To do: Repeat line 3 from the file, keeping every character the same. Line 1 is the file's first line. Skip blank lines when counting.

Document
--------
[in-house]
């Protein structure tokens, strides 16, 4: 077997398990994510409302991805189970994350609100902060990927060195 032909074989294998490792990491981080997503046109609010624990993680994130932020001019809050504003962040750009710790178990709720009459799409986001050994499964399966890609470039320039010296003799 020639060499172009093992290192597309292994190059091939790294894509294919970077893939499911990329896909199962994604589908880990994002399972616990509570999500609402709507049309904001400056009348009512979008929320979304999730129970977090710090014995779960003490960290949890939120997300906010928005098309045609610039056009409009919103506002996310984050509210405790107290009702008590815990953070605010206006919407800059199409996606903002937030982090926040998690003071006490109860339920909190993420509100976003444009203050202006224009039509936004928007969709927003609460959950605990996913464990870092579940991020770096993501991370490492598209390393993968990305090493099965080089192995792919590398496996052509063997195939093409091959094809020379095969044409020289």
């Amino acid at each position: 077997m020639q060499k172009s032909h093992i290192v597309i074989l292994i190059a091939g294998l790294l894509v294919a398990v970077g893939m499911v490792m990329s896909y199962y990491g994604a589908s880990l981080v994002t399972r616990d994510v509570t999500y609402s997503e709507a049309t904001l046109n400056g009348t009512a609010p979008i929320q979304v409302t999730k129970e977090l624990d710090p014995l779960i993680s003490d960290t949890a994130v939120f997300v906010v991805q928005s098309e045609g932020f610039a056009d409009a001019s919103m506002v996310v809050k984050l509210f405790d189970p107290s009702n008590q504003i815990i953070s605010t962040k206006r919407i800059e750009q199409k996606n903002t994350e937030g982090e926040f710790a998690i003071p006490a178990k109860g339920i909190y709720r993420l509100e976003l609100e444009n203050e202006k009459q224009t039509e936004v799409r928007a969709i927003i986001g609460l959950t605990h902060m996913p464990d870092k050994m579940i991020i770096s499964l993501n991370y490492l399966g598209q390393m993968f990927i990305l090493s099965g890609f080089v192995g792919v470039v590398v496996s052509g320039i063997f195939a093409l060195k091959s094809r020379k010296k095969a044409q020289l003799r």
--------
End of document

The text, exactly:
């Amino acid at each position: 077997m020639q060499k172009s032909h093992i290192v597309i074989l292994i190059a091939g294998l790294l894509v294919a398990v970077g893939m499911v490792m990329s896909y199962y990491g994604a589908s880990l981080v994002t399972r616990d994510v509570t999500y609402s997503e709507a049309t904001l046109n400056g009348t009512a609010p979008i929320q979304v409302t999730k129970e977090l624990d710090p014995l779960i993680s003490d960290t949890a994130v939120f997300v906010v991805q928005s098309e045609g932020f610039a056009d409009a001019s919103m506002v996310v809050k984050l509210f405790d189970p107290s009702n008590q504003i815990i953070s605010t962040k206006r919407i800059e750009q199409k996606n903002t994350e937030g982090e926040f710790a998690i003071p006490a178990k109860g339920i909190y709720r993420l509100e976003l609100e444009n203050e202006k009459q224009t039509e936004v799409r928007a969709i927003i986001g609460l959950t605990h902060m996913p464990d870092k050994m579940i991020i770096s499964l993501n991370y490492l399966g598209q390393m993968f990927i990305l090493s099965g890609f080089v192995g792919v470039v590398v496996s052509g320039i063997f195939a093409l060195k091959s094809r020379k010296k095969a044409q020289l003799r």